William Hawley died 22 March 1920 in Spring Hill township, Wilson County. Per his death certificate, he was born in Wilson County to unnamed parents; was married to Nancy Hawley; was a farmer; was buried at the home place; and was declared white. J.S. Tedder was informant. [Per Findagrave.com, he was buried in the J.D. Hawley cemetery near Rock Ridge, North Carolina. Others buried there are Nancy Rose Hawley, William A. Hawley, Sarah Rose and Sally Hawley Tedder.]

Alice Adams died 1 June 1927 in Cross Roads township. Per her death certificate, she was about 70 years old; was born in Wilson County to Sarah Rose and Willis Taylor; was married to Onley Adams; and worked for Ambrose Loucas. She was colored. Informant was John Adams, Lucama. [Alice Adams’ death record reveals the relationship between Sarah Rose and her close neighbor, Willis Taylor, who presumably was also the father of Rose’s other mixed-race children.]

Nancy Hawley died 14 February 1935 in Spring Hill township, Wilson County. Per her death certificate, she was the widow of the late W.M. Hawley, was born 8 December 1837 in Wilson County to an unknown father and Sarah Rose, and was white. J.S. Tedder was informant.

John Dudley Hawley [brother of William Hawley] died 27 September 1948 at his home at 407 Factory Street in Wilson. Per his death certificate, he was a widower; was born in Wilson County to unnamed parents; and was white. Informant was Miss Maggie Hawley.

In death, William and Nancy Rose Hawley’s children, like their parents, achieved the permanent crossing of the color line that had eluded them in life:

Sally Ann Hawley Tedder died 11 June 1945 in Wilson. Per her death certificate, she was born 1 November 1872 in Wilson County to William Hawley and Nancy Rose and was a resident of Lucama. Informant Mrs. Berry Lewis certified that Sally Ann was white.

William A. Hawley died 14 March 1948 in Goldsboro, North Carolina. Per his death certificate, he was a 64 year-old barber; resided in Lucama; was born in Wilson County to William Hawley and Nancy Rose; and was white. J.S. Tedder was informant, and William was buried in Hawley cemetery.

Pattie Hawley Taylor died 14 May 1972 in Monroe, Union County, North Carolina. Per her death certificate, she was 85 years old, white, widowed, and the daughter of William Wilson Hawley and Nancy Rose. Informant was Grace Sasser, Monroe.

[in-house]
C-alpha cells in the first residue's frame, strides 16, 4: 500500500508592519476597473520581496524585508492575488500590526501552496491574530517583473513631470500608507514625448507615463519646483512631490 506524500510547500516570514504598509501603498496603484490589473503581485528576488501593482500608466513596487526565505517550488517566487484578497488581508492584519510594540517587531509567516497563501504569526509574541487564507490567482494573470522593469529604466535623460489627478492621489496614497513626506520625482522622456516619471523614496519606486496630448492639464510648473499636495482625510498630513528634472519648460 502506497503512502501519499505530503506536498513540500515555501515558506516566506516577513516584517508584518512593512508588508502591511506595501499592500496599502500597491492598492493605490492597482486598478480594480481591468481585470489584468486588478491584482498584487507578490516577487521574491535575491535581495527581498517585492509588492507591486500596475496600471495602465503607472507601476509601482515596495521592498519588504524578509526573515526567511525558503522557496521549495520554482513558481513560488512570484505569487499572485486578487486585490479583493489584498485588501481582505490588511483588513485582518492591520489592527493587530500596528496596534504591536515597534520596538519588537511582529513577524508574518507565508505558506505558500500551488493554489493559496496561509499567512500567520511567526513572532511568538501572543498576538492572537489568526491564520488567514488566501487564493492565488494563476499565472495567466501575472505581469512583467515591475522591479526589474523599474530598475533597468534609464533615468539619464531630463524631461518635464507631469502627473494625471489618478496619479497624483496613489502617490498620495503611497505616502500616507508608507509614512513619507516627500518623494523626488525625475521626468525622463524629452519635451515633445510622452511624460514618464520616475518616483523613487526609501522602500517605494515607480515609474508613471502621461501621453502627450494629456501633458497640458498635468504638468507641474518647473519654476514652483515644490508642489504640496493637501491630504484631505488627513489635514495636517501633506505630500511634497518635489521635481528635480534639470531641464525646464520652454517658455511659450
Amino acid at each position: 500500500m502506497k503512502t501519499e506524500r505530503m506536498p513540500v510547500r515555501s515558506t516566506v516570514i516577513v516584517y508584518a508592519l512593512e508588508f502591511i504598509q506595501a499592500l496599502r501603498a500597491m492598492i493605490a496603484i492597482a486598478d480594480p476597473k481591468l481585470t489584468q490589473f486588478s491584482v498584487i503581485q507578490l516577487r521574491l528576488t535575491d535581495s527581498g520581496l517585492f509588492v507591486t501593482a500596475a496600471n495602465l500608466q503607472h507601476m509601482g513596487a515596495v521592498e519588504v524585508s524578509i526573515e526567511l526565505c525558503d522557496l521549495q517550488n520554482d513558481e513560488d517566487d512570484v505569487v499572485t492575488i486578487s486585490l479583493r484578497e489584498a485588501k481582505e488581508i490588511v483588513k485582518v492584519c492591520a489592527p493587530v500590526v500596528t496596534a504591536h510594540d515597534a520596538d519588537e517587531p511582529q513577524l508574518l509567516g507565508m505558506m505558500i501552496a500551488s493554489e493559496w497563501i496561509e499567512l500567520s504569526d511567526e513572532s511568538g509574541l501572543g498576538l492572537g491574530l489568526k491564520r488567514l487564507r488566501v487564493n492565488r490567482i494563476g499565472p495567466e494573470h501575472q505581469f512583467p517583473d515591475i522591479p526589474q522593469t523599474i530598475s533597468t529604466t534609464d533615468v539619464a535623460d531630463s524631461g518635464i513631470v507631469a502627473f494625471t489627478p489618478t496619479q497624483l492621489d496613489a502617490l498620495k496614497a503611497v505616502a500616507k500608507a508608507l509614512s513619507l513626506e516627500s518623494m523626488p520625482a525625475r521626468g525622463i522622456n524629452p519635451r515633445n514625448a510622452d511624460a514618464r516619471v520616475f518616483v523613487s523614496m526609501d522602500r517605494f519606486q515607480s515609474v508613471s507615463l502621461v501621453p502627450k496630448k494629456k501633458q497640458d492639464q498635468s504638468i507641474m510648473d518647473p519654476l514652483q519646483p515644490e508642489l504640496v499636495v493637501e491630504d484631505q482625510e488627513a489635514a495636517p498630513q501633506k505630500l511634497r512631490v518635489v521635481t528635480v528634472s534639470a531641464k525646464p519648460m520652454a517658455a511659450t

On the other hand, Alice Rose Adams’ children died classified as “colored,” like their mother:

Junious Adams died 25 September 1926 in Wilson township, Wilson County. His address was a rural route near Lucama. Per his death certificate, he was born about 1871 in Wilson County to Leander Adams and Alice Rose; worked as a tenant farmer for Josiah Hinnant; was married to Susan Adams; and was colored. Informant was Willis Adams, Black Creek.

Willis D. Adams died 4 July 1942 in Black Creek township, Wilson County. Per his death certificate, he was about 68 years old; was born in Wilson County to Leander Adams and Alice Rose; was a farmer; was married to Eva Adams; and was colored. Informant was Eva Adams.

John Q. Adams died 23 September 1964 at Dew’s Rest Home in Wilson. Per his death certificate, his regular residence was Lucama; he was born 20 May 1879 in Wilson County to Onley Adams and Alice Rose; had worked as a farmer; was a widower; and was Negro. Informant was Ollie Adams Sr., Norfolk, Virginia.



No Negro blood allowed.

Though James Lamm emerged victorious in his fight to educate his children in white schools, others were not as fortunate.

JOHNSON -- WDT 9 16 1914 No Negro Blood Allowed

Wilson Daily Times, 16 September 1914.

The whole matter was decided in seven months.

At the February Term of Wilson County Superior Court in 1914, J.S. Johnson filed suit against the Board of Education of Wilson County. He resided in School District No. 6 of Spring Hill township, he asserted, and was a white man and the father of four school-age children — Arthur, about 13 years old, Fannie, about 11, Carr, about 9, and Andrew, about 7. Johnson had sent Arthur to the local white public school, where a teacher sent him home after two days. The Complaint does not specify the reason for his expulsion. (And notes that Johnson did not attempt to enroll the younger children.) Johnson’s complaint demanded that the children be allowed to attend the district’s white school.

The Board of Education filed an Answer setting forth one devastating affirmative defense: “… the defense alleges that the children of the plaintiff are not entitled under the statute of North Carolina to attend the school for the white race for that they have negro blood in their veins.”

Judge George W. Connor scheduled a hearing for 4 February 1914, which was postponed by mutual consent until the 10th. In the meantime, an additional fact was admitted (presumably by Johnson): “each of the said four minor children have a slight mixture of negro blood, the same being less in each child than one-sixteenth …” Nonetheless, the Superior Court ruled a victory for the Johnsons. Judge W.M. Bond reasoned thus: the state constitution provides that the legislature shall provide separate white and colored schools and also makes valid a marriage between a white man and a woman with less than one-eighth “admixture of colored blood.” In Bond’s opinion, the legislature overstepped when it attempted to bar from white schools the child of a valid marriage involving a white person.  “In other words, the status of the child is fixed by the Constitutional recognition of the marriage.”

The Board of Education appealed.

The Supreme Court overturned.